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“HISTORY CREATED! Sensex touches 60k for the first time ever”
It’s an exciting juncture for Indian markets with investor interest on an all-time high. All thanks to the reopening of businesses, and a surge in global markets. Plus, a tectonic shift in the global investment landscape with India turning out to be a favoured investment destination.
Ironically, while the investor interest is in green, the investment banking industry in India is finding itself in red, not because of a lack of business but because it’s crippled by a talent crunch.
Once one of the most coveted and sought-after industries, a career in investment banking meant power, prestige and panache—a heady trio for young bankers who eyed working in investment banking for achieving their professional goals and lifestyle dreams. It meant rubbing shoulders with the who’s who in the industry and surrounded by a sea of overachievers. Not to forget, huge financial benefits in the form of heavy pay-checks. Indeed, a few years of this and one is far in learnings and earnings.
Yet, over the last few years, the industry has been shrinking. While a high-stress work environment, long hours and a lack of work-life balance have always been there, repetitive tasks, tough deadlines and the absence of a nurturing work culture added to the woes.
Native’s analysis, based on the talent movement from some of the top global investment banking firms in the last few years, supports the inference (see Figure 1). More than double the exits as compared to lateral hires.
Figure 1: Lateral hires Vs exits in global investment banking firms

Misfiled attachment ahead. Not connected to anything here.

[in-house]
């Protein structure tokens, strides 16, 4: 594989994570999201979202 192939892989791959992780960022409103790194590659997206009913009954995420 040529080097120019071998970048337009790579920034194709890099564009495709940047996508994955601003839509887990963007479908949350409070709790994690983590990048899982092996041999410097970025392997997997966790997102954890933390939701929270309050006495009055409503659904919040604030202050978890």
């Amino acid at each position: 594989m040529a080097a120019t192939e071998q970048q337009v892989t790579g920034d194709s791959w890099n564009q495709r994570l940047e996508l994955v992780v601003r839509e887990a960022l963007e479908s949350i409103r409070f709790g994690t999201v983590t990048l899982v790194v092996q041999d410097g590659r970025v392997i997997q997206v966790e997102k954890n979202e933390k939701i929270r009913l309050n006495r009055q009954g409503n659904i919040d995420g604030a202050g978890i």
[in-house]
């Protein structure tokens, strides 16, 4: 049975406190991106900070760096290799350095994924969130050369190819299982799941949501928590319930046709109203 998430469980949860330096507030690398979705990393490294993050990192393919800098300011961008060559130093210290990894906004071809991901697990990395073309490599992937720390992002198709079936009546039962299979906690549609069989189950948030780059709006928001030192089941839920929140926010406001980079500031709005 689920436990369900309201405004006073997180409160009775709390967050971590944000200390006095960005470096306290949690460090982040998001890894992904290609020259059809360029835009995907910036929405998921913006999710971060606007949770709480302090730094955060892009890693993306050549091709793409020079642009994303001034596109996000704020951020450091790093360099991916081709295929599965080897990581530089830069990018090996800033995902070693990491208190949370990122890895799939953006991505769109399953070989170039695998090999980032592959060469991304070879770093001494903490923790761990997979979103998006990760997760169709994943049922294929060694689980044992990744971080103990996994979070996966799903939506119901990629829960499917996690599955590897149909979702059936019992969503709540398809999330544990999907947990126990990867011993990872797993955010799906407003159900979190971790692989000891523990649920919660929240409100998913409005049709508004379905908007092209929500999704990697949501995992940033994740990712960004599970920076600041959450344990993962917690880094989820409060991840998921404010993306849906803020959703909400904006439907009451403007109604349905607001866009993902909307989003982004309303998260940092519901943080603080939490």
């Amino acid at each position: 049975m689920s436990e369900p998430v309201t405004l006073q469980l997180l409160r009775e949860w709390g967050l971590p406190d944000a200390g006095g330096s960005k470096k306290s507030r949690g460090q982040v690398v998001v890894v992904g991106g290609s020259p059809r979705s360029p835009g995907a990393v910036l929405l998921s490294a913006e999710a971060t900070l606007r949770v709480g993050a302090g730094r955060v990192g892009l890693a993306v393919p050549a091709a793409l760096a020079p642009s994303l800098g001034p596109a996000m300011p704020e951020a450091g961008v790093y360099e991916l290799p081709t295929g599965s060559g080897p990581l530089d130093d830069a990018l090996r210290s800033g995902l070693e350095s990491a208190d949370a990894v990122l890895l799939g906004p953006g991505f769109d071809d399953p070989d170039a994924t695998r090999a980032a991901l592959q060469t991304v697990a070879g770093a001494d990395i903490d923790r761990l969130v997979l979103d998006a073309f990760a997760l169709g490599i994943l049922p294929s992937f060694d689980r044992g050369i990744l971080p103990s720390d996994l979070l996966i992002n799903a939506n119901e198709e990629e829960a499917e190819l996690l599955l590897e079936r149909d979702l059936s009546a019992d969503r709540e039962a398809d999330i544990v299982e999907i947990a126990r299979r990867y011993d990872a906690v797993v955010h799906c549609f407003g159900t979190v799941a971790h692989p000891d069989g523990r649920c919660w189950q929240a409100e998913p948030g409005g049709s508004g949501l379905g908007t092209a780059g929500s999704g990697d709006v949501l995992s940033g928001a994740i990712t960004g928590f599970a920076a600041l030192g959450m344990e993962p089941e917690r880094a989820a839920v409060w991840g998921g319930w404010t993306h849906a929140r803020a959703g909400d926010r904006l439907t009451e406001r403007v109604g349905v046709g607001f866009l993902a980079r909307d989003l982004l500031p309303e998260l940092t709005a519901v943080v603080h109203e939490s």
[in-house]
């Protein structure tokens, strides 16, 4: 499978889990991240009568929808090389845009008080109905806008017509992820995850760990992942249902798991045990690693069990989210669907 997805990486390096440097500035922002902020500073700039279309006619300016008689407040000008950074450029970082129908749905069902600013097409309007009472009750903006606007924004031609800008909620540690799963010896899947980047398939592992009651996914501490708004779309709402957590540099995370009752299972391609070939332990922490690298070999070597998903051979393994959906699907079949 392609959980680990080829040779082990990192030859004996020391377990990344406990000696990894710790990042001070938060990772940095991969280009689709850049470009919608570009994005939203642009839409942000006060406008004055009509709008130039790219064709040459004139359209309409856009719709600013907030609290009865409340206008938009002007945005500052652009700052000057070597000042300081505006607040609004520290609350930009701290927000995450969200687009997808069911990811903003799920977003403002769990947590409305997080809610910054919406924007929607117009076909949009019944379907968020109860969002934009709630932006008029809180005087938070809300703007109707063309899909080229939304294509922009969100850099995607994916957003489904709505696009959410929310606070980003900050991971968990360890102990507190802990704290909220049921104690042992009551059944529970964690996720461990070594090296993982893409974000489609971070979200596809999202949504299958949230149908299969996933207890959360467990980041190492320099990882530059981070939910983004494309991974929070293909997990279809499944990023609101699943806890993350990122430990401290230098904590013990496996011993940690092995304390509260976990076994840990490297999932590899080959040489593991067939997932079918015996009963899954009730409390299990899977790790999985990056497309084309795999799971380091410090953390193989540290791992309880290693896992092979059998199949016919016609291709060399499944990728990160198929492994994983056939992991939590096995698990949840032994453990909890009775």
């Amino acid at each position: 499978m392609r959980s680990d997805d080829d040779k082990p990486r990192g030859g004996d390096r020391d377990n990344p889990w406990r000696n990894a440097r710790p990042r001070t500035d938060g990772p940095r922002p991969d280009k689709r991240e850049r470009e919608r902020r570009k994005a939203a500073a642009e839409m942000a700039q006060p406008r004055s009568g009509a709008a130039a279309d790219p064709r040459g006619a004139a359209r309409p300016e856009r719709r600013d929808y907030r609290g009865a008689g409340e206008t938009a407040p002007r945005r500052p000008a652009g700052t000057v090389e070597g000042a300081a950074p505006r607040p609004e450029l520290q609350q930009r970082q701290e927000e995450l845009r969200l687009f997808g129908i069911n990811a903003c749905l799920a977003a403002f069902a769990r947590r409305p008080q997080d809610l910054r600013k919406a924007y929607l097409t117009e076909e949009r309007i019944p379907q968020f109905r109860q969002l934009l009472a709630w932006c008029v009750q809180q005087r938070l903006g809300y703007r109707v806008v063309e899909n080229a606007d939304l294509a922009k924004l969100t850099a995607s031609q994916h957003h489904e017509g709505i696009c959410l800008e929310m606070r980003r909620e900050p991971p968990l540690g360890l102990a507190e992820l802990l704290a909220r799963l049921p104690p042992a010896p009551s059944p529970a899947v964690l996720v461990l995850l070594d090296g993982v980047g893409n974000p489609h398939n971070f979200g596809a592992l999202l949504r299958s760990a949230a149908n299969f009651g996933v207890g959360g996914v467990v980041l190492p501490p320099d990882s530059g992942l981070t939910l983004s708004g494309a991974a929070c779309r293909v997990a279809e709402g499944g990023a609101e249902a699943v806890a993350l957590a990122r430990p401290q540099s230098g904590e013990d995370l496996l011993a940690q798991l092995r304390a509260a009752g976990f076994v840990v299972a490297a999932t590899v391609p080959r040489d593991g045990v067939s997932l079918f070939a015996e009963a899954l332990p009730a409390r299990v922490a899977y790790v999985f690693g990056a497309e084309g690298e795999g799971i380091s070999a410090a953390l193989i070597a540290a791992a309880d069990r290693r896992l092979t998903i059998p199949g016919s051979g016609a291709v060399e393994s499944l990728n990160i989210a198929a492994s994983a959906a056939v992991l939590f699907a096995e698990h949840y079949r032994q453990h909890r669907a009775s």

Many professionals have been opting out and actively look for opportunities outside the industry. From corporates to private equity firms and even startups ready to lap up this talent, the move isn’t difficult to make. The demand is also high in areas such as corporate development, finance, strategy and investor relations and it comes with a faster career growth, competitive payouts and ESOPs.
Figure 2 and 3 show a five-year analysis of bankers who opted out at different levels.
Figure 2: Talent movement from investment banking to other sectors
Figure 3: High profile moves from IB to other sectors
To begin with, on an urgent hiring spree across levels. Professionals from non-investment banking sectors, especially corporate and consulting talent, are also being welcomed into the fold. This, followed by an imminent change in its talent stratagem.
Figure 4: IB current talent scenario
The lesson is to broaden the talent base widely. With the high number of exits forecasted in any given year, hiring at the junior level itself must be expanded to make up for the predicted gap. Even if a substantial number of professionals move out in the future, the sheer numbers would help the industry survive.
Second, perhaps a fresh look at the talent-retention strategies. Clearly, the high-pay-but-high-pressure, exciting-peaks-but-constant-stress work environment has not won out in the end. Given the nature of the industry, it may not be the easiest puzzle to fit, but the IB industry definitely needs to take some measures for creating lasting careers.
Until then, investment banking firms will be buying high and selling low.